Last month, MaxLinear broke its own record for size and power consumption with the MxL703RM tuner, checking in at two-thirds the size and only 70 percent of the power draw of its predecessor, the MxL7001/MxL7002. The MxL703RM follows on the heels of MaxLinear's July announcement of a partnership with Hauppauge Digital to develop an ATSC minicard for netbooks.
Measuring only 1.57mm by 1.57mm in dimension, the MxL703RM is aimed at the ISDB-T 1 seg mobile TV markets in Japan, Brazil and, most recently, Argentina. Designed for use in mobile phones, personal navigation devices, PCs and automotive applications, the MxL703RM consumes less than 50mW of power, increasing battery life and reducing heat dissipation.
The MxL703RM also boasts improvements in noise figure, blocker performance and maximum input power-handling. The tuner shrinks board footprint and BOM costs by eliminating the need for an external low-noise and intermediate-frequency amplifiers. Also included with the MxL703RM is MaxLinear’s tuner-to-demodulator digital interface, DigIQ digital IF, which eliminates the need for an analog-to-digital converter in the demodulator and further reduces cost and complexity.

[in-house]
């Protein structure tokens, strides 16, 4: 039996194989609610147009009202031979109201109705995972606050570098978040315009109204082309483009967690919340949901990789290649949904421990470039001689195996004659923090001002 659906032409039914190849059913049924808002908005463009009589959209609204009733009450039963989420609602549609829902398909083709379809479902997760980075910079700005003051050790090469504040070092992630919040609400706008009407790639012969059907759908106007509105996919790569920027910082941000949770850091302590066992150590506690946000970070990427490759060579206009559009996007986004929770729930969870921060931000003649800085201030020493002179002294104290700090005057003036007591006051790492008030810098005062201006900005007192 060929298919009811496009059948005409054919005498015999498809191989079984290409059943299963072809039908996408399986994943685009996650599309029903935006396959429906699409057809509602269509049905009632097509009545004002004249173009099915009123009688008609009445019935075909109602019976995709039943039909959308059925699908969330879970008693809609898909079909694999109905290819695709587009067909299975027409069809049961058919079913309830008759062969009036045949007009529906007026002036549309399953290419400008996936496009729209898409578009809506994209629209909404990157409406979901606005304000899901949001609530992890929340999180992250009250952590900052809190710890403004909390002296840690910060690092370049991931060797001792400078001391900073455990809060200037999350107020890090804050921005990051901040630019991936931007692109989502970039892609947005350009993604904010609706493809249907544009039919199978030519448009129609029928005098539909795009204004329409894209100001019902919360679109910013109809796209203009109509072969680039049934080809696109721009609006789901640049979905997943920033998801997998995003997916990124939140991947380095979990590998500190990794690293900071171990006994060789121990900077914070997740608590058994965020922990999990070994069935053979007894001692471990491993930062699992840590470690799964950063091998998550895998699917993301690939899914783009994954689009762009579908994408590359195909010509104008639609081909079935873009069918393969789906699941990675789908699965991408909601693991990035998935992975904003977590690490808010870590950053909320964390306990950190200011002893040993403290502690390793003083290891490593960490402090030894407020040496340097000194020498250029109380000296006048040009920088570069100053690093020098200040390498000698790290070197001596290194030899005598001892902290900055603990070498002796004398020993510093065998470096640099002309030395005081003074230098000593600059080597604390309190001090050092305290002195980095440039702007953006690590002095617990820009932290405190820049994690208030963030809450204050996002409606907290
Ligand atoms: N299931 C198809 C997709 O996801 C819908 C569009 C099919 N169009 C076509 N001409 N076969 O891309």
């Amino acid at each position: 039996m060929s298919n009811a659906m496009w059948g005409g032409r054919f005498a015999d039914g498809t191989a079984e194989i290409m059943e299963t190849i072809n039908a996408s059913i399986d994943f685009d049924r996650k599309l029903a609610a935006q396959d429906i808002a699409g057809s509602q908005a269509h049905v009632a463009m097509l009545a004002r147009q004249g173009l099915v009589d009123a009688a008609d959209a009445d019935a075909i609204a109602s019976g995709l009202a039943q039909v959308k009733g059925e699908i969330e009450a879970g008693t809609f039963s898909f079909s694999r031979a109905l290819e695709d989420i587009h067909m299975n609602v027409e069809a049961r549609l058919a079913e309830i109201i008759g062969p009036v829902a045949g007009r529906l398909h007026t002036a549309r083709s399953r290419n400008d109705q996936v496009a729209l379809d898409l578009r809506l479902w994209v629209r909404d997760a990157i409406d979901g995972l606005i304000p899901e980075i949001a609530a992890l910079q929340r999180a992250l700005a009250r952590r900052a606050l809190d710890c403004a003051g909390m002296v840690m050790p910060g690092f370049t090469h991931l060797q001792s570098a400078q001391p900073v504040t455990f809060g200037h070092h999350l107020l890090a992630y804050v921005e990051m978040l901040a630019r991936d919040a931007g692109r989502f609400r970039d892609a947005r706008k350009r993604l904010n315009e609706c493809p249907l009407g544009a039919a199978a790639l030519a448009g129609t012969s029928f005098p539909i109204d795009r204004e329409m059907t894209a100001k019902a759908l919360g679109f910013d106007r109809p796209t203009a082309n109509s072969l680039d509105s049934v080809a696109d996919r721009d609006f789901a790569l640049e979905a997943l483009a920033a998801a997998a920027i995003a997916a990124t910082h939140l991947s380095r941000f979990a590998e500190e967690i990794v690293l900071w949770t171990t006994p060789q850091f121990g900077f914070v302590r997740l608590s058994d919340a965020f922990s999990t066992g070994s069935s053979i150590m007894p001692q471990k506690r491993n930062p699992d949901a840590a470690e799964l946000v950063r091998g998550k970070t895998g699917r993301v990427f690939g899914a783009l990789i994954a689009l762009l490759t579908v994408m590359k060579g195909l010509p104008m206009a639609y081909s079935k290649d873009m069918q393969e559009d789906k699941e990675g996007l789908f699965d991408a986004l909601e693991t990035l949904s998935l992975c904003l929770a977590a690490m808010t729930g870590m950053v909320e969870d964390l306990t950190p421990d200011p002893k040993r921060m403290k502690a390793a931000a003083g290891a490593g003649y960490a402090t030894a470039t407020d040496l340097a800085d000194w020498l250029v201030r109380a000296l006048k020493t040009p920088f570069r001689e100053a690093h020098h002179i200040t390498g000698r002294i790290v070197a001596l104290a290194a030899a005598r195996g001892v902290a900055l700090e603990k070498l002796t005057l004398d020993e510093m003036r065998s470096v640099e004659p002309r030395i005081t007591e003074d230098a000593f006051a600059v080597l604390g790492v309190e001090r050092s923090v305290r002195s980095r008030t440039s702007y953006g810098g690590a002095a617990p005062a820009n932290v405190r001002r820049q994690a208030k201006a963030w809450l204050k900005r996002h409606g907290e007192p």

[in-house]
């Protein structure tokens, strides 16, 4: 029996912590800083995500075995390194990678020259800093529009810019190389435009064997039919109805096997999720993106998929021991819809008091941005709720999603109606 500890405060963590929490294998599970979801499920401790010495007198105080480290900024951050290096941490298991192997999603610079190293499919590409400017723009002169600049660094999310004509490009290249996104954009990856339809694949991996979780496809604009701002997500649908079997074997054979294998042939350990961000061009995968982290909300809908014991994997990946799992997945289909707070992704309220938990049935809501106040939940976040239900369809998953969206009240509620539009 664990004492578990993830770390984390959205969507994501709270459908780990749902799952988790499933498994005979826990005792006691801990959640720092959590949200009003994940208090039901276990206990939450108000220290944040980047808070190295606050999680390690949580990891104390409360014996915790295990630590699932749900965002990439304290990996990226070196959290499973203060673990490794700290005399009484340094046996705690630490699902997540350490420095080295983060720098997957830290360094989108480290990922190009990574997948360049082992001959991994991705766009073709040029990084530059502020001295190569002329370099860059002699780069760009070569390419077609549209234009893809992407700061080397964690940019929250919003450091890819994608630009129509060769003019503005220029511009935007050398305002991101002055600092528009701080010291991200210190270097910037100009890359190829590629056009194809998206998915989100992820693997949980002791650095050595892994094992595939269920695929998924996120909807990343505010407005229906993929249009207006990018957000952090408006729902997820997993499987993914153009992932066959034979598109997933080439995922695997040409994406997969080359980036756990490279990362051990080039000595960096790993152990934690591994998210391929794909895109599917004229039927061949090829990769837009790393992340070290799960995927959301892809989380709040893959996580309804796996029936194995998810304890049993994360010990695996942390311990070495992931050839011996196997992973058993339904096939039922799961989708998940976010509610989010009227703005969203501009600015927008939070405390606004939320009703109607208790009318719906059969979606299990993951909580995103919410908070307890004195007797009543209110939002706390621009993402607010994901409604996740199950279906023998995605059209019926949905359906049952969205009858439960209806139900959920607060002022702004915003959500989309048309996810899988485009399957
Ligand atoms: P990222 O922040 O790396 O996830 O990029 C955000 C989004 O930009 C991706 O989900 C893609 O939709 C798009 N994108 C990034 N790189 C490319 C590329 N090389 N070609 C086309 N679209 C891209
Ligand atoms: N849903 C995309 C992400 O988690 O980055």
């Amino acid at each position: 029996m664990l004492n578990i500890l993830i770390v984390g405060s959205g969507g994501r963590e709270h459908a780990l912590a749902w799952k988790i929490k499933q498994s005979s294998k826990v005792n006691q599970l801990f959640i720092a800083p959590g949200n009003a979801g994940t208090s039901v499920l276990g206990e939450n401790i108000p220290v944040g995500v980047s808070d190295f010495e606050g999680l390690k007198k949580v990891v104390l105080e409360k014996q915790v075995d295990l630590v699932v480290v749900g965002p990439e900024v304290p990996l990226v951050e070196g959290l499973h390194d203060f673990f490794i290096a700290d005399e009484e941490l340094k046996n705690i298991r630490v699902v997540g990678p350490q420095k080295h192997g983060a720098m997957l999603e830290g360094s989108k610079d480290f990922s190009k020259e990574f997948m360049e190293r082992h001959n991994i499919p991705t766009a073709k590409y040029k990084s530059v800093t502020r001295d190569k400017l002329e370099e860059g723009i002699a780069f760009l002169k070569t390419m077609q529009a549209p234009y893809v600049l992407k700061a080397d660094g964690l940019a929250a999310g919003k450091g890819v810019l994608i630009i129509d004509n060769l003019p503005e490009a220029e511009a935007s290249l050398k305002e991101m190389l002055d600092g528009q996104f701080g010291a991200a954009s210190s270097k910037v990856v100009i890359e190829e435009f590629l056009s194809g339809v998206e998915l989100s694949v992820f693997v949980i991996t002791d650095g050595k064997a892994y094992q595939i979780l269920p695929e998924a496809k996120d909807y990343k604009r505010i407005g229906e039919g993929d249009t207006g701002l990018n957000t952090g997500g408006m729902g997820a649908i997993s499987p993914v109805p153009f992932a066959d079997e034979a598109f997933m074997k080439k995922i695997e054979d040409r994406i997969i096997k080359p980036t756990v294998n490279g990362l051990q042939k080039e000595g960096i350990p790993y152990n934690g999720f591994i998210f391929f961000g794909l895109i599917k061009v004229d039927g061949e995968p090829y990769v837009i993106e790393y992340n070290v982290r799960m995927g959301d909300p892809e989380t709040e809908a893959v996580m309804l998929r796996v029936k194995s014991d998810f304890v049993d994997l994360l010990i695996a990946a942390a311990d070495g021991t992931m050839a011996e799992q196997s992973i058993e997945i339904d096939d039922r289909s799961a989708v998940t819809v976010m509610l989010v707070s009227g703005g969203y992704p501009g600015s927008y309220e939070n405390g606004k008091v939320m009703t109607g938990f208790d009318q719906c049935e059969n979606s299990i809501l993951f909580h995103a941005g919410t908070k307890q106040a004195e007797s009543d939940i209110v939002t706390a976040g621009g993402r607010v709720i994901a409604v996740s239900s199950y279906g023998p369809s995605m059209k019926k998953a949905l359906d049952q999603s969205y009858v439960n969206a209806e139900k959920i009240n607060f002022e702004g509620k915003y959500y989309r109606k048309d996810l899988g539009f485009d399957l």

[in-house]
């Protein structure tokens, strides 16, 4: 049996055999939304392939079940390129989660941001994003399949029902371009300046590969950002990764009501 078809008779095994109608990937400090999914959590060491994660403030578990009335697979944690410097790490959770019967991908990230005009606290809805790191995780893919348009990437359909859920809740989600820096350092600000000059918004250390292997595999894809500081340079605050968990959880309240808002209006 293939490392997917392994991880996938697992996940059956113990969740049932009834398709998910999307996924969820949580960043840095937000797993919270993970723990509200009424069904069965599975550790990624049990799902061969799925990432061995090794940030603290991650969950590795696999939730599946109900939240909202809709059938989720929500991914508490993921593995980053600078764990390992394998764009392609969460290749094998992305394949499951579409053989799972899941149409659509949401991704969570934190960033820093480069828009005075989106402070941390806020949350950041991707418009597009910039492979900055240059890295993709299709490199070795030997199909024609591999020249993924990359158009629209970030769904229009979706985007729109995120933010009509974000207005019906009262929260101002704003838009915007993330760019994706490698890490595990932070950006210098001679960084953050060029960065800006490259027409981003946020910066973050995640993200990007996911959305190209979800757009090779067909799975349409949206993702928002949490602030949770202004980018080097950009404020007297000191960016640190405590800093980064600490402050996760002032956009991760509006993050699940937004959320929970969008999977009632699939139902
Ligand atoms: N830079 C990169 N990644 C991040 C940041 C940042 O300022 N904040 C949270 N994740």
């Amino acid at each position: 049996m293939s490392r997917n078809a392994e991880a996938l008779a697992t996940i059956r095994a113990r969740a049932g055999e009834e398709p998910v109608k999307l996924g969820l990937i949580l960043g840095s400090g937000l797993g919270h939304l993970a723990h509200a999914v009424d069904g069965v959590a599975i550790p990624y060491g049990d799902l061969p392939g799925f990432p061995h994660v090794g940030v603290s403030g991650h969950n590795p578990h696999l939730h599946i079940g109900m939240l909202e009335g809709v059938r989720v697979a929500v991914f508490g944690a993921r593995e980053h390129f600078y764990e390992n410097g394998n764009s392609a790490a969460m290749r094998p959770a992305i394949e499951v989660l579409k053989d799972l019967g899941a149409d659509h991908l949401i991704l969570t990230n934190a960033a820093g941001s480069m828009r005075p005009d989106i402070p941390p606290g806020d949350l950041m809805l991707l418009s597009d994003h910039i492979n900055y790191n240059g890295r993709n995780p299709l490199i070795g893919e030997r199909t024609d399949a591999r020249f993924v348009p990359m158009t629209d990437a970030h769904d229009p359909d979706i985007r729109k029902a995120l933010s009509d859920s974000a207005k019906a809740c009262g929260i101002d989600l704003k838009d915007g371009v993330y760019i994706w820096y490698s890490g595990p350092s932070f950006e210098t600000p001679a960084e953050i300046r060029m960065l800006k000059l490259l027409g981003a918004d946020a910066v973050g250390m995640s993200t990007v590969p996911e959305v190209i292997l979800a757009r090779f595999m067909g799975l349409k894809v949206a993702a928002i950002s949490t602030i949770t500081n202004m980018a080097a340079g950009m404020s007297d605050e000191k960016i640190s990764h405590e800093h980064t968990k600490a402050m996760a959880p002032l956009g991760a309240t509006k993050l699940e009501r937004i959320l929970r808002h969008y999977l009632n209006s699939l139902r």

Assuming that consumers won't buy bigger phones or plug in more often just to watch mobile TV has been a winning strategy for the 4-year-old privately held fabless semiconductor company.
Even before introducing its silicon mobile TV tuner in 2007, MaxLinear was a pioneer in digital CMOS process technology and, according to MaxLinear director of marketing Stefan Szasz, one of the first to implement an RF chip in a completely digital process. "The biggest benefit is that a significantly lower-power device can be made at a lower price,” he says. "With consumer devices, power requirements are becoming more and more critical."